Johannesburg: Exploring one of the world’s great cities
Women stand in circles, their fingers expertly braiding their customers’ hair into intricate designs as they laugh and chat among themselves.
Around them are vendors selling food, clothing, Bibles, rat poison, hair accessories, sunglasses, nappies and plastic flowers.
It’s early afternoon in downtown Johannesburg, and the hustle and bustle of the city is almost subdued. Almost, but not quite ...
There are throngs of people walking the pavements and a constant stream of metro buses, hooting mini-bus taxies and cars. The mix of languages and accents as vendors try to entice you to come and sample their goods and buy, is bewildering.
The pavements are a constant fashion parade – there’s a woman in bright blue stripes having a loud conversation with another wearing an orange skirt and tight black top, stretched over her ample bosom. That’s not the most striking thing about her – it’s the shades of blue eye shadow and her long talon-like nails painted the most vivid pink that capture your attention.
Another woman walks past, all sky-high stilettos and braids down to her bottom, clad in the tightest jeans.
She swerves to avoid a mamma, snoozing baby wrapped snuggling to her back, a huge bundle of groceries precariously perched on her head, while holding on to the hand of a toddler.
Walking in the other direction are three young men, all slogan T-shirts and dreadlocks, each sporting huge headphones over their ears. A man on a home-made skateboard whizzes past, neatly avoiding crashing into the parked cars.
On a balcony about three floors above the bustle of the streets, businessmen in crisp blue and white shirts have a quick smoke break.
Downtown Jo'burg, much like every other part of the city, is a myriad of contrasts. Old corner stores, which have been trading for generations, are dwarfed by huge glass and chrome buildings; and ramshackle blocks of flats stand across the road from newly refurbished apartments, with a price-tag of millions of rands.
It’s a tough nut to crack, but once it gets under your skin you will find it’s the start of a beautiful love affair.
There are quiet oases where lunchtime customers can have a quick bite to eat among the offices, and there are bars, fast food outlets, supermarkets and retail clothing stores. There’s also the Central Methodist Church – haven to thousands – the old Johannesburg Stock Exchange, Cosatu House, the Johannesburg Theatre, and the National School of the Arts that South Africa-born Oscar winner Charlize Theron attended.
There’s also the Carlton Centre (still the highest building in Africa), Constitution Hill, the University of the Witwatersrand, the African National Congress headquarters, Braamfontein – fast becoming the hippest part of the CBD – Newtown and the Market Theatre, all sentinels and silent witness to the ever-changing face that is downtown Johannesburg.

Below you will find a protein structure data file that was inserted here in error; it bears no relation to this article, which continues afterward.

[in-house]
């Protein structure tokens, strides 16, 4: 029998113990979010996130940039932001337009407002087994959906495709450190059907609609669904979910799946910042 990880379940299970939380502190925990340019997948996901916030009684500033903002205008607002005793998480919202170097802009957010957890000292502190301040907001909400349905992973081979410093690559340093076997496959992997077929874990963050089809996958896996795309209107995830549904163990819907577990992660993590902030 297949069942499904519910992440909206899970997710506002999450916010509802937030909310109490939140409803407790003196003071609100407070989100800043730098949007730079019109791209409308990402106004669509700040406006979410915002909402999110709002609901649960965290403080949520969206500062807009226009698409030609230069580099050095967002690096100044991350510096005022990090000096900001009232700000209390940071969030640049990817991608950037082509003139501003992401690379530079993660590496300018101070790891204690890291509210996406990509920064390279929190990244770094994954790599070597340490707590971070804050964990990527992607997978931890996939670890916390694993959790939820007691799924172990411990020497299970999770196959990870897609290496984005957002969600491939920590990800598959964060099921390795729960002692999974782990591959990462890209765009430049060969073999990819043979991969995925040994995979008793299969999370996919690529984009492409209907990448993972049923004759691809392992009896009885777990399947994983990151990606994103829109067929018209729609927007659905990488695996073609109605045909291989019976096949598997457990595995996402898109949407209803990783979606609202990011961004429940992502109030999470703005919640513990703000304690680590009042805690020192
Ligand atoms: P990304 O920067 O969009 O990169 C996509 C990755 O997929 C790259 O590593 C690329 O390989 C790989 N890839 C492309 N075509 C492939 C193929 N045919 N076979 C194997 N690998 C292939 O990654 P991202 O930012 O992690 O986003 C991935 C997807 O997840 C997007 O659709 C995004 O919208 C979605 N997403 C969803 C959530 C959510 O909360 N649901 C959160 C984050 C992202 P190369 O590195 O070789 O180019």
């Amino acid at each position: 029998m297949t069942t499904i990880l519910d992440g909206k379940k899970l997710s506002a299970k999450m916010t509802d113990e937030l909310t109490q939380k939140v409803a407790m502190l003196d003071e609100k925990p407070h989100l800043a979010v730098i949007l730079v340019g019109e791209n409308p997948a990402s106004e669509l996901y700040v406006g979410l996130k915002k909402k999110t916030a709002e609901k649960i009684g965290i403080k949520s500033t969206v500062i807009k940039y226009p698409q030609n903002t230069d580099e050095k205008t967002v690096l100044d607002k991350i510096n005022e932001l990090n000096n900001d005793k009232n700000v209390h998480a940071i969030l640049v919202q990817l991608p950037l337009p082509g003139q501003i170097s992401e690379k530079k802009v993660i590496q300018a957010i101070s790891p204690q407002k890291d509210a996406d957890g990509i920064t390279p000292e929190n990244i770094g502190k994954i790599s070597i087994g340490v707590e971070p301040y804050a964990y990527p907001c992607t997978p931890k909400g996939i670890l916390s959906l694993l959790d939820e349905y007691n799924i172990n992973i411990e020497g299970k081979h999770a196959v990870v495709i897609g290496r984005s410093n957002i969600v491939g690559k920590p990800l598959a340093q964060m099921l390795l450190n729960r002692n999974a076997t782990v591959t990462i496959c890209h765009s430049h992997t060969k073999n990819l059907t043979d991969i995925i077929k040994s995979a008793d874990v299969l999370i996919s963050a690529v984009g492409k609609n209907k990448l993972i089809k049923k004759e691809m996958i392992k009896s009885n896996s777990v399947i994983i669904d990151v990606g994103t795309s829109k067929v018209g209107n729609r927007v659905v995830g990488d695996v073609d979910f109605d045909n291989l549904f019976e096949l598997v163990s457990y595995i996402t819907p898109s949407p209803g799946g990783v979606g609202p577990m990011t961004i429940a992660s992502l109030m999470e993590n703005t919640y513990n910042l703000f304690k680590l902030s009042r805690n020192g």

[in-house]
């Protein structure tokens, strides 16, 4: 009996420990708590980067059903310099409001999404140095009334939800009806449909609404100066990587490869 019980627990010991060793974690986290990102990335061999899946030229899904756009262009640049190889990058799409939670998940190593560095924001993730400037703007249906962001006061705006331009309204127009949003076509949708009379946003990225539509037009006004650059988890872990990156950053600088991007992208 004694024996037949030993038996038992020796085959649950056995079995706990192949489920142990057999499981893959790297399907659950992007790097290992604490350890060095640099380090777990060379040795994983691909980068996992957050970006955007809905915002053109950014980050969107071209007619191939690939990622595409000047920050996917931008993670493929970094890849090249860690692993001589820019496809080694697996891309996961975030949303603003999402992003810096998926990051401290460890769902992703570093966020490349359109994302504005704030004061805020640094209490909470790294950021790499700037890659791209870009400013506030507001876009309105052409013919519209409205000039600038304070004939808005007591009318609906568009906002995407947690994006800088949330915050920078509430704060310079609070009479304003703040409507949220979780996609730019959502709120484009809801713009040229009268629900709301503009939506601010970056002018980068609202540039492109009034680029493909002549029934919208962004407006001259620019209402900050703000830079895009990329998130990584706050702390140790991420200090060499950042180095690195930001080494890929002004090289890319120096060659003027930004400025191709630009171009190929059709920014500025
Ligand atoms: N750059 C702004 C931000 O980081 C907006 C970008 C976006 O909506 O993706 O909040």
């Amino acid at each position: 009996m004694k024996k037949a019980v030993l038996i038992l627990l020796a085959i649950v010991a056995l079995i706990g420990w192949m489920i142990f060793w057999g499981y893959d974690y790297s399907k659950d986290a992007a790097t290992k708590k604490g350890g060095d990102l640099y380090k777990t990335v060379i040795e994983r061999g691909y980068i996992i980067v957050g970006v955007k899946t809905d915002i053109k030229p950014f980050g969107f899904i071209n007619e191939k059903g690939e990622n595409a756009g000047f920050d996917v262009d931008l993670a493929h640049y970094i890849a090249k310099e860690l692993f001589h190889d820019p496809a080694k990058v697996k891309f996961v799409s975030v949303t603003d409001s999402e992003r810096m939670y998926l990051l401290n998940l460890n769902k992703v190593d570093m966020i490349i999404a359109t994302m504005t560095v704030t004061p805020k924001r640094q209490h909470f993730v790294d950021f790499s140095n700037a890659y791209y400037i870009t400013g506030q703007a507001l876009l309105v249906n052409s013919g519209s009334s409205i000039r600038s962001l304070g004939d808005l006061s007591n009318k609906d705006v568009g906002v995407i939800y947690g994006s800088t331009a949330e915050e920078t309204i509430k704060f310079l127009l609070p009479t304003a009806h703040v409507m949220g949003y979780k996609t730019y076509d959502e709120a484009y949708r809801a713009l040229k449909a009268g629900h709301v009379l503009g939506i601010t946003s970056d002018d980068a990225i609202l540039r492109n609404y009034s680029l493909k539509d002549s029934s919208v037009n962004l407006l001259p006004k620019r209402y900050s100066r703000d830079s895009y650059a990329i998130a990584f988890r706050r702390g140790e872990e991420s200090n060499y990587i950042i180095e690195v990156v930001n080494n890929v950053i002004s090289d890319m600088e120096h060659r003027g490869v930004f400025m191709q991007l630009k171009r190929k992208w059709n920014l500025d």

So much to see and savour…
I was lucky enough to see all this when I was invited along for a test run of the soon-to-be-launched City Sightseeing hop-on, hop-off bus service in Johannesburg (the Johannesburg CBD is one of the major areas through which the bus travels).
The route starts and ends at Gold Reef City casino and amusement park, and takes in downtown Jo'burg; the CBD and almost-forgotten parts of the southern suburbs, or SoJo; the yellow mine dumps that are as much a part of the city’s landscape as the buildings that grew up around it; the well-known Turffontein Racecourse – all green lawns and the smell of horses; Santorama Miniland with its huge effigy of Jan van Riebeeck, the first commander of the Cape; and the transport museum.
As the commentary that accompanies the tour aptly states: “The people of Jo'burg make the city. It’s a tough nut to crack, but once it gets under your skin, you will find it’s the start of a beautiful love affair.”
The City Sightseeing hop-on, hop-off bus tours will be launched in Johannesburg early next year. Online tickets will cost R120, but you can buy a ticket for R150 without booking. Main ticket sales are at Gold Reef City.
Tours will run seven days a week, irrespective of the weather. There are 12 stops along the route, with buses coming by every 30 minutes along the designated stops. Running commentary in a number of languages – English, Afrikaans, isiZulu and a number of European languages, as well as a commentary channel for children – forms part of the features of the bus.
Visit citysightseeing.co.za for more information.